The Black Swallowtail has a wingspan of 3 1/4 inches to 4 1/4 inches (8 to 11 centimeters). The upper surface of the wings is mostly black. On the inner edge of hindwing is a black spot centered in larger orange spot. A male of this species has a yellow band near edge of wings; a female has row of yellow spots. The hindwing of the female has an iridescent blue band.
In the Southwest USA, yellow forms predominate in the subspecies Papilio polyxenes coloro.
After mating, small, yellow eggs are laid, typically on garden plants from the carrot family, including dill, fennel and parsley.They are also found eating bishop's weed. First instar larvae grow to about 1.5 cm (0.6 inch) long, resemble bird droppings and are dark purple-brown with a white band in the middle and have spikes, with a light brown-orange ring at the base of each of the spikes in the dark region (spikes are white on the white band). Later instars grow to about 5 cm (2 inches) and are yellow-white and black banded with yellow spots around every second black band. They have short, black spikes around some of the black bands, although these tend to disappear as the larva nears pupation.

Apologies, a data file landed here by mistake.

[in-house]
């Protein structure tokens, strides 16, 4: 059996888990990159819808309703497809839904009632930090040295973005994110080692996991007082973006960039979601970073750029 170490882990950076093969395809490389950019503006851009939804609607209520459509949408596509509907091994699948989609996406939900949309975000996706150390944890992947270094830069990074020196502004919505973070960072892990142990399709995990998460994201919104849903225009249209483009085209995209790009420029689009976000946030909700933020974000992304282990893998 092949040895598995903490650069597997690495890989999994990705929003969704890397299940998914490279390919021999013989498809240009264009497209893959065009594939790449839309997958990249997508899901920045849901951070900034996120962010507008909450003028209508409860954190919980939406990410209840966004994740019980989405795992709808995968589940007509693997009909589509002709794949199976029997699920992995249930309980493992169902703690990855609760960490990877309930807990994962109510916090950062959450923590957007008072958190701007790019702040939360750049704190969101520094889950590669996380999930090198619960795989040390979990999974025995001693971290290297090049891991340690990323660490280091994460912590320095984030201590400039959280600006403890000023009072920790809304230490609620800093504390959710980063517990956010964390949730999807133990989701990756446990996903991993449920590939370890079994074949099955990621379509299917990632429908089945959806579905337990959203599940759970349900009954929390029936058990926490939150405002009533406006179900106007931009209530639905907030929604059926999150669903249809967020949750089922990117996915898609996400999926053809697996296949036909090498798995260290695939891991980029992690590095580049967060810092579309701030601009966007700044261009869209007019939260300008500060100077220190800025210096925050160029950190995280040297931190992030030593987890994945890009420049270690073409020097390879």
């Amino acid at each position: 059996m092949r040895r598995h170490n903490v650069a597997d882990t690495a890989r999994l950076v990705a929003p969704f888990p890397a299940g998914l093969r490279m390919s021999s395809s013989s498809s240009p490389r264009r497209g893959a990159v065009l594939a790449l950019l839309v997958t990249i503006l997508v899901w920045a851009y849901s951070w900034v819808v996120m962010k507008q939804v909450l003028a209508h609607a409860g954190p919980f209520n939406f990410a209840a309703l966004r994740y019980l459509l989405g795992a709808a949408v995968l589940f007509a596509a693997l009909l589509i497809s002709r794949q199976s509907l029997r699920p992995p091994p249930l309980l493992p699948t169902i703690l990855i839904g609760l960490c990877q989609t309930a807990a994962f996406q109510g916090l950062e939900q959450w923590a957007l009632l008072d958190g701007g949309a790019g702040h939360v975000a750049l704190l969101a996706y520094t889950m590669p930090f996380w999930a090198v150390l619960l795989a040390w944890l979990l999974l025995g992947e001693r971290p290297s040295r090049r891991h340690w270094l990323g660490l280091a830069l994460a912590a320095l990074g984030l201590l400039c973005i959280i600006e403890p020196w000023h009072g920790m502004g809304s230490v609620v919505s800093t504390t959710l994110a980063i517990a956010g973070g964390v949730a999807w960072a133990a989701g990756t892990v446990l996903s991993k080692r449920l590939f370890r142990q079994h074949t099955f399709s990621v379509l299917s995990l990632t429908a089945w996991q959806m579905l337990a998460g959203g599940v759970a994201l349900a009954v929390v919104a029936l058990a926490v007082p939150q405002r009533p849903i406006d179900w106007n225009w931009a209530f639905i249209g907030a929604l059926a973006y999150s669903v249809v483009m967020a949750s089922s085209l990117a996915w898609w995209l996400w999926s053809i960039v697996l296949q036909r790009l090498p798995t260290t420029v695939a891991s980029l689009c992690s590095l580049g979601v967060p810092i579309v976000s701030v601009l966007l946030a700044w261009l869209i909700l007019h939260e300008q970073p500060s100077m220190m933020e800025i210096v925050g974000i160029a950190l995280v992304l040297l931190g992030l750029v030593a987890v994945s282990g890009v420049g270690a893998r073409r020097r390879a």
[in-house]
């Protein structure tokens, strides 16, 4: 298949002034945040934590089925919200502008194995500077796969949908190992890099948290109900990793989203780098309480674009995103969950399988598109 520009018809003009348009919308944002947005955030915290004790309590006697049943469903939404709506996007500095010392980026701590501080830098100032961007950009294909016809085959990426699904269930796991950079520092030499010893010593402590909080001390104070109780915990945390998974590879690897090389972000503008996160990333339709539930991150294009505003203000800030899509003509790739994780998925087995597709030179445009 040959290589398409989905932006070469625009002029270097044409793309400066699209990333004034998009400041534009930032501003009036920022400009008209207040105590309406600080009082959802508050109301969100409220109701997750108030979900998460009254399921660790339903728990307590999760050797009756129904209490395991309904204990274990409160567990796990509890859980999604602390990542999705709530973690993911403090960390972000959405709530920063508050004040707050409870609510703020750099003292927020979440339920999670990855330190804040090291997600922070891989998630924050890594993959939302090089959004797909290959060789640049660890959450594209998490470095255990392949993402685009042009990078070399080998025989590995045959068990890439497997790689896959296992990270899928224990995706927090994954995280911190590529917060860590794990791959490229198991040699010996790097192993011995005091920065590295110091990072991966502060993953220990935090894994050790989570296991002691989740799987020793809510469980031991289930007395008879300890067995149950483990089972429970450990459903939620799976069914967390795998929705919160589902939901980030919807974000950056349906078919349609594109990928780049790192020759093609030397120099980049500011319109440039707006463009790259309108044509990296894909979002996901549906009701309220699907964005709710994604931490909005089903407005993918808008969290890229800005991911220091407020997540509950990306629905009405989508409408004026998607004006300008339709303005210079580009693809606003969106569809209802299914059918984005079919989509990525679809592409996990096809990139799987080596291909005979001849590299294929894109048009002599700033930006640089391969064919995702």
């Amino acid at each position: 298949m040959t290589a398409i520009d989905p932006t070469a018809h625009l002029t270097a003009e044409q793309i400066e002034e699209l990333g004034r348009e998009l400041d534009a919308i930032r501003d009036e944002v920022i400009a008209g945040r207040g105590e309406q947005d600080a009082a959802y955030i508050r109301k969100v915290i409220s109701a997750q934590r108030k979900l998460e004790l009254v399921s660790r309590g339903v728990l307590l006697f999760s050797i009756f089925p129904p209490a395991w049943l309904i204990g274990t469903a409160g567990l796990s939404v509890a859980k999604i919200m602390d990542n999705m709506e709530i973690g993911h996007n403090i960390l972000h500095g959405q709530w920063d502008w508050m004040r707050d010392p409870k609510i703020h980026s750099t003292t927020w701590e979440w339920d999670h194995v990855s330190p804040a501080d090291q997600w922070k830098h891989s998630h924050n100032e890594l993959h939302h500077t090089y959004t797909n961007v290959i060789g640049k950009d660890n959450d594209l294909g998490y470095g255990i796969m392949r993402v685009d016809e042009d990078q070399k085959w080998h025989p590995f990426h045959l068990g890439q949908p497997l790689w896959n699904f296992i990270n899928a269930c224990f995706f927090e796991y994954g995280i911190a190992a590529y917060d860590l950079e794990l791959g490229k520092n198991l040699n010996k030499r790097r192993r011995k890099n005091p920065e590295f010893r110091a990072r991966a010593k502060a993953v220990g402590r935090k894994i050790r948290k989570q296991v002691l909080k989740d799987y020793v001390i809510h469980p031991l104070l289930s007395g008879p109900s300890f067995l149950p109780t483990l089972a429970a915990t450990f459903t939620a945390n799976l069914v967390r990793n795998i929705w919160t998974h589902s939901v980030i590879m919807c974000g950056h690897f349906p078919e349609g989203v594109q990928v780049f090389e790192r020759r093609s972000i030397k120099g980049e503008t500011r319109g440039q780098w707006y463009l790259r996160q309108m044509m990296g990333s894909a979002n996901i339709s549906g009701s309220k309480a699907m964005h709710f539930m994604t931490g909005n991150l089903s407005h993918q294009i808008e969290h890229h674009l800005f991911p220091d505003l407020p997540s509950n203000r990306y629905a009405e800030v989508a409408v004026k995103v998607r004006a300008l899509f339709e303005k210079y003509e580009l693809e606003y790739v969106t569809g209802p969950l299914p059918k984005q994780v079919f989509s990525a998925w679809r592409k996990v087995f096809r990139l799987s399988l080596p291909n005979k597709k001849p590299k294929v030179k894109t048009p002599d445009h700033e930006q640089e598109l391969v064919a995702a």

The Black Swallowtail Caterpillar has an orange "forked gland", called the osmeterium. When in danger the osmeterium, which looks like a snake's tongue, everts and releases a foul smell to repel predators.
The Black Swallowtail pupae may be green or brown, but not depending on it's surroundings or what it has pupated on. The color of the chrysalis is determined by a local genetic balance which ensures that majority of pupae will blend in.
Hosts of P. Polyxenes include Parsley, Dill, Fennel, Carrot, Queen-Anne's Lace, Parsnip, and other relatives.